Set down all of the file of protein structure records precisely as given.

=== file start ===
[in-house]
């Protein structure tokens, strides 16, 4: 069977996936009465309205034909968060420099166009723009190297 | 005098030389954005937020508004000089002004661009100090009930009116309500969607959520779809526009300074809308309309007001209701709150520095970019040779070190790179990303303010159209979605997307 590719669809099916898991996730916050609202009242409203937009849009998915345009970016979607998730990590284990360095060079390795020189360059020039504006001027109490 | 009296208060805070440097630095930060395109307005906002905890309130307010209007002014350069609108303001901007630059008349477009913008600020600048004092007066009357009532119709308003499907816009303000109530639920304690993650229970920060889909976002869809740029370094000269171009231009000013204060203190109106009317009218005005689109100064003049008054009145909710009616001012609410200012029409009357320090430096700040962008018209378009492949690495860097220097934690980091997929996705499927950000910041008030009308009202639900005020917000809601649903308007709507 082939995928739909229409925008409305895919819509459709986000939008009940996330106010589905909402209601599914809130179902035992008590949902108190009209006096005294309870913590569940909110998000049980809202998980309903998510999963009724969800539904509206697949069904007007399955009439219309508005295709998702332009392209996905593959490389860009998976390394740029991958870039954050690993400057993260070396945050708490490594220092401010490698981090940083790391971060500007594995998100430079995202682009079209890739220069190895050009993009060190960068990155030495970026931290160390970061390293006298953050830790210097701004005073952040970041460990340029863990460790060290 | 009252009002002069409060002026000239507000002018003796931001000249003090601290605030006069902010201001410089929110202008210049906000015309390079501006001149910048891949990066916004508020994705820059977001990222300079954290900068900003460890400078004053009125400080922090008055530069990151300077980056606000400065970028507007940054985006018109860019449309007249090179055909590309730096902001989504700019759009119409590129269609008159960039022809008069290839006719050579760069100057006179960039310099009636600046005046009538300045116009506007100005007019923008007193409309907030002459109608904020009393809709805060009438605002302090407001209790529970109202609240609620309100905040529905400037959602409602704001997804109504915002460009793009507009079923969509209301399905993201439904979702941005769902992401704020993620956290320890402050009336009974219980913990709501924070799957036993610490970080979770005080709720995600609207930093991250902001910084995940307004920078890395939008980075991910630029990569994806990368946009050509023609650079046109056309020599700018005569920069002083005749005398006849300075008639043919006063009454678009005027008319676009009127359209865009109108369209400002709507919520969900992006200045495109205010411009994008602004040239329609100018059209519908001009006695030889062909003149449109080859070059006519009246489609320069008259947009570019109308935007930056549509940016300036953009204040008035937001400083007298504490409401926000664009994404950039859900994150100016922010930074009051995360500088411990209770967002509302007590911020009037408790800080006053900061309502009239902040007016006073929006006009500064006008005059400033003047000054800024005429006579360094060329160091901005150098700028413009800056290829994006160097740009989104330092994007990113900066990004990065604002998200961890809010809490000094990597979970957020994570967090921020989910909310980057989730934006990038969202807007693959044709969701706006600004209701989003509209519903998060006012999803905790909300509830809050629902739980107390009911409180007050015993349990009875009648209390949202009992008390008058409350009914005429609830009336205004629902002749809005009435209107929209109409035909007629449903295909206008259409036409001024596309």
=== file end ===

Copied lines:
[in-house]
């Protein structure tokens, strides 16, 4: 069977996936009465309205034909968060420099166009723009190297 | 005098030389954005937020508004000089002004661009100090009930009116309500969607959520779809526009300074809308309309007001209701709150520095970019040779070190790179990303303010159209979605997307 590719669809099916898991996730916050609202009242409203937009849009998915345009970016979607998730990590284990360095060079390795020189360059020039504006001027109490 | 009296208060805070440097630095930060395109307005906002905890309130307010209007002014350069609108303001901007630059008349477009913008600020600048004092007066009357009532119709308003499907816009303000109530639920304690993650229970920060889909976002869809740029370094000269171009231009000013204060203190109106009317009218005005689109100064003049008054009145909710009616001012609410200012029409009357320090430096700040962008018209378009492949690495860097220097934690980091997929996705499927950000910041008030009308009202639900005020917000809601649903308007709507 082939995928739909229409925008409305895919819509459709986000939008009940996330106010589905909402209601599914809130179902035992008590949902108190009209006096005294309870913590569940909110998000049980809202998980309903998510999963009724969800539904509206697949069904007007399955009439219309508005295709998702332009392209996905593959490389860009998976390394740029991958870039954050690993400057993260070396945050708490490594220092401010490698981090940083790391971060500007594995998100430079995202682009079209890739220069190895050009993009060190960068990155030495970026931290160390970061390293006298953050830790210097701004005073952040970041460990340029863990460790060290 | 009252009002002069409060002026000239507000002018003796931001000249003090601290605030006069902010201001410089929110202008210049906000015309390079501006001149910048891949990066916004508020994705820059977001990222300079954290900068900003460890400078004053009125400080922090008055530069990151300077980056606000400065970028507007940054985006018109860019449309007249090179055909590309730096902001989504700019759009119409590129269609008159960039022809008069290839006719050579760069100057006179960039310099009636600046005046009538300045116009506007100005007019923008007193409309907030002459109608904020009393809709805060009438605002302090407001209790529970109202609240609620309100905040529905400037959602409602704001997804109504915002460009793009507009079923969509209301399905993201439904979702941005769902992401704020993620956290320890402050009336009974219980913990709501924070799957036993610490970080979770005080709720995600609207930093991250902001910084995940307004920078890395939008980075991910630029990569994806990368946009050509023609650079046109056309020599700018005569920069002083005749005398006849300075008639043919006063009454678009005027008319676009009127359209865009109108369209400002709507919520969900992006200045495109205010411009994008602004040239329609100018059209519908001009006695030889062909003149449109080859070059006519009246489609320069008259947009570019109308935007930056549509940016300036953009204040008035937001400083007298504490409401926000664009994404950039859900994150100016922010930074009051995360500088411990209770967002509302007590911020009037408790800080006053900061309502009239902040007016006073929006006009500064006008005059400033003047000054800024005429006579360094060329160091901005150098700028413009800056290829994006160097740009989104330092994007990113900066990004990065604002998200961890809010809490000094990597979970957020994570967090921020989910909310980057989730934006990038969202807007693959044709969701706006600004209701989003509209519903998060006012999803905790909300509830809050629902739980107390009911409180007050015993349990009875009648209390949202009992008390008058409350009914005429609830009336205004629902002749809005009435209107929209109409035909007629449903295909206008259409036409001024596309």